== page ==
On my last evening at the Evolution meeting this year, I was once again wandering around alone when I bumped into a group of people who were chatting outside the poster tent. Earlier in the day, I had attended a talk given by one of them, and was once again really impressed by his work. The questions are really cool and the work is really well done. While sitting in the audience listening to his talk, I started to think “Man, I wish I worked on that system.” So, when I saw him at the poster session, I jokingly told him that I wanted to be his postdoc. And he said “Really? But I want to be yours!” which totally surprised me. It turns out we both had system envy.
As we talked about things more, it became clear that part of the reason for this is that, when you just see the polished talk showing the most exciting results, it’s easy to overlook all the effort that went into collecting those data, including all the failed experiments. There will always be times when you do an experiment and, for whatever reason, all the animals die right away, or no one gets infected, or everyone gets infected, or something similarly frustrating. For example, for the study that I presented at Evolution, I didn’t mention that we had to do it three times to get useful data. We were trying to characterize logistic growth of two parasites, but we missed the inflection point the first two times we did the experiment. Those “failed” experiments helped us figure out a better design for our final experiment (especially when we needed to kill animals to count spores), but it was an awful lot of work to yield no publishable data! (I should emphasize that when I say “worked”, I do not mean “got significant results”. I mean “got reliable data” – meaning, we didn’t have lots of animals die inexplicably or something like that.) And these are just the fluke things. There are the additional frustrations of establishing a new study system (figuring out how to culture things is incredibly time consuming) and a new lab (we lost an entire semester worth of work in my lab at Georgia Tech because someone had used a copper coupler on the deionized water line feeding the dishwasher – we couldn’t see it and it took a long time for us to figure out the source of the massive Daphnia death in the lab).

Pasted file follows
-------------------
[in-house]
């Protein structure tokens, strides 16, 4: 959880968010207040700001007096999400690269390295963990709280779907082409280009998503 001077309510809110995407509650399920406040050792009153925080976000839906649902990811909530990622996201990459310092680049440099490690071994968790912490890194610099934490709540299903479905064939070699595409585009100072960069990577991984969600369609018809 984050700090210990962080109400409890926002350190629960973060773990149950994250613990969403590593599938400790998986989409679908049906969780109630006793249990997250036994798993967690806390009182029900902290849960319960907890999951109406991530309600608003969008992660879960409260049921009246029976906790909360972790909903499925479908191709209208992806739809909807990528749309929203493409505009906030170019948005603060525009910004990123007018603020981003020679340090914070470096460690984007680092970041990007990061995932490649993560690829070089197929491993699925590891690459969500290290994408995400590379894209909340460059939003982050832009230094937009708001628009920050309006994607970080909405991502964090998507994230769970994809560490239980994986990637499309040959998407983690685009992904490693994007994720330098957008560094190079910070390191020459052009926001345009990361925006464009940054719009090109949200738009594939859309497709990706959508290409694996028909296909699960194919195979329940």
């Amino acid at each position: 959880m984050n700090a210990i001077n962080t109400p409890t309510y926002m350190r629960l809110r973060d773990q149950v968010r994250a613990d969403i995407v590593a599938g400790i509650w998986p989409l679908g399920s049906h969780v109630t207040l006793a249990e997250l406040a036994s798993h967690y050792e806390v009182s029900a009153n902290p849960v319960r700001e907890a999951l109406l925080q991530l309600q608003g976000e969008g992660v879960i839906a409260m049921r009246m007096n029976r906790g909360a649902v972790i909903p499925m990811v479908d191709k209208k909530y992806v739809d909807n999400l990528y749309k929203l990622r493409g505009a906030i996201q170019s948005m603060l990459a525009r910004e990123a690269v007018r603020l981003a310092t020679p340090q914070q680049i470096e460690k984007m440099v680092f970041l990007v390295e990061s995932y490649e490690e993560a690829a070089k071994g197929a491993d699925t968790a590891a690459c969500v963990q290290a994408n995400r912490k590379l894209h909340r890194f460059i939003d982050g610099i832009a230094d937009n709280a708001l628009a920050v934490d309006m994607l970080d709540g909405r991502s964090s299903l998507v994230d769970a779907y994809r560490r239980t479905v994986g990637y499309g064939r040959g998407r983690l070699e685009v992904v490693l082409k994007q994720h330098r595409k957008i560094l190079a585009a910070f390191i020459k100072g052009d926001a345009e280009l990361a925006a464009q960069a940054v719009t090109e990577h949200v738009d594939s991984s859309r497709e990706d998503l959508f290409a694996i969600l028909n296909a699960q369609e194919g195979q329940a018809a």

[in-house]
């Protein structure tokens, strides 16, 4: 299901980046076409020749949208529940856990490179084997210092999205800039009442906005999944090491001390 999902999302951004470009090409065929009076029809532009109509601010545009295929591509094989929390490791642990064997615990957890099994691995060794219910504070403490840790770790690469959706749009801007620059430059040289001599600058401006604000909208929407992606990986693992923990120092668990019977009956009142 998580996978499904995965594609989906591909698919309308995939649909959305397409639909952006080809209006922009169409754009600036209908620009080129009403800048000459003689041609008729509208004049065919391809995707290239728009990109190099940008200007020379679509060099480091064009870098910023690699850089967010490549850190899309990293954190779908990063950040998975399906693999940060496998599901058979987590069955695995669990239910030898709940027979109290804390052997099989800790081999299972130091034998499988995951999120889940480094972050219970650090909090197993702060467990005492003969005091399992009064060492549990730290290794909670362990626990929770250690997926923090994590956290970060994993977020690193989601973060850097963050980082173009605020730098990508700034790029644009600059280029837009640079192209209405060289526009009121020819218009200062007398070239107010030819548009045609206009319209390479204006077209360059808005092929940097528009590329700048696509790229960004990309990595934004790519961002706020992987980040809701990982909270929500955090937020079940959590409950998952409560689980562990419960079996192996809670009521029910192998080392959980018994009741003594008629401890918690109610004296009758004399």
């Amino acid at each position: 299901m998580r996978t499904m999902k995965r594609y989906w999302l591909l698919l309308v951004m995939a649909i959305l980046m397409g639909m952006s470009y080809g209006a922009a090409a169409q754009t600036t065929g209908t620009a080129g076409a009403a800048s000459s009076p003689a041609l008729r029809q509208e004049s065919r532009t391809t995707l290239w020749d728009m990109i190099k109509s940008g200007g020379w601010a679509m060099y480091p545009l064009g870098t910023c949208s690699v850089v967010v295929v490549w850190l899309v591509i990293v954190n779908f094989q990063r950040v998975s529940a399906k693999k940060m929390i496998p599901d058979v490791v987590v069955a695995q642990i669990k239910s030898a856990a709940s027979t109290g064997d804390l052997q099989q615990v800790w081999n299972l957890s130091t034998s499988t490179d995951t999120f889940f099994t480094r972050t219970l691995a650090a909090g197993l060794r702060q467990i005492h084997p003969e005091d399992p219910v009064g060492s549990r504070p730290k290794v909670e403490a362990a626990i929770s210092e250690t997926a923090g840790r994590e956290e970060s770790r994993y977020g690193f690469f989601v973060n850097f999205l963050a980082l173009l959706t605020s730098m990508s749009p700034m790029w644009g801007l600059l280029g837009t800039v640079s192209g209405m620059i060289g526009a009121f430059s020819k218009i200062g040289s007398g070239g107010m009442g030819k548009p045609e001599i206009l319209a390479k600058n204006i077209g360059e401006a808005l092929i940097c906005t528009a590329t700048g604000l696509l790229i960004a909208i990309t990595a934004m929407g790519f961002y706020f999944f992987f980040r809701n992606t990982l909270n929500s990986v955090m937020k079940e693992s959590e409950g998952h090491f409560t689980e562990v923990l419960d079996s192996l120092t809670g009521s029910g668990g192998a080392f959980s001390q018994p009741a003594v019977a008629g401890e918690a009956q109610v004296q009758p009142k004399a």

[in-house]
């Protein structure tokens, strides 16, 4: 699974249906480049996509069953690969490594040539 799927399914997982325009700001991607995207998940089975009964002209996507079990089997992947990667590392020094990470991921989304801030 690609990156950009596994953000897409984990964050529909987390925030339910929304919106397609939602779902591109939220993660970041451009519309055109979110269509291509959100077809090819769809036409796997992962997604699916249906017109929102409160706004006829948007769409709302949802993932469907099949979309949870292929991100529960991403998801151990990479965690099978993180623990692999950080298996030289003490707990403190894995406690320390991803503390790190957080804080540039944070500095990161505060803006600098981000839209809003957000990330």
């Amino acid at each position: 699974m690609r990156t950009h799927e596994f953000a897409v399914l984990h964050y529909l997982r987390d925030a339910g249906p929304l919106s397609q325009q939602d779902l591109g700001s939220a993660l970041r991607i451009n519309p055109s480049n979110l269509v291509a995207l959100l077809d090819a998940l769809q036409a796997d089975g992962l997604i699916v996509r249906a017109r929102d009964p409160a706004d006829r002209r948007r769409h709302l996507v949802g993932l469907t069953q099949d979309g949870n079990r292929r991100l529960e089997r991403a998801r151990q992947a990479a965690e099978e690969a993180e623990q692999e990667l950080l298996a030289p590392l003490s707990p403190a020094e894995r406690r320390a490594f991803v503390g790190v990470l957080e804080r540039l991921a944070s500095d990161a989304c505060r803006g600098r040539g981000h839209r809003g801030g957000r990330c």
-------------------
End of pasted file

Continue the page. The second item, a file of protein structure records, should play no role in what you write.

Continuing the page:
So, I suppose it makes sense – given that we do not include those failed attempts in our talks – that it’s easy to have a certain degree of system envy at these meetings. Perhaps if we had #overlyhonestmethods in our talks, it would help avoid this!
It does raise the question of whether I might ever switch to another system. While at Georgia Tech, I spent several years trying to set up a rotifer-parasite system. It had a lot of promise, in my opinion, but I just couldn’t get infections to work reliably enough in the lab to be willing to start working on it in a big way. And my motivation for trying to get that system set up was because there were infections in a local population, which I could use for dynamical studies. Now that I’m back in the Midwest, near good populations of my Daphnia system, I see no reason to try to work on another system. We already have more than a career’s worth of questions to address with this system, so why switch? (Besides, then I’d have to come up with a new avatar.)
Have you made a big switch in study system? If not, is it something you consider? And do you sometimes have system envy?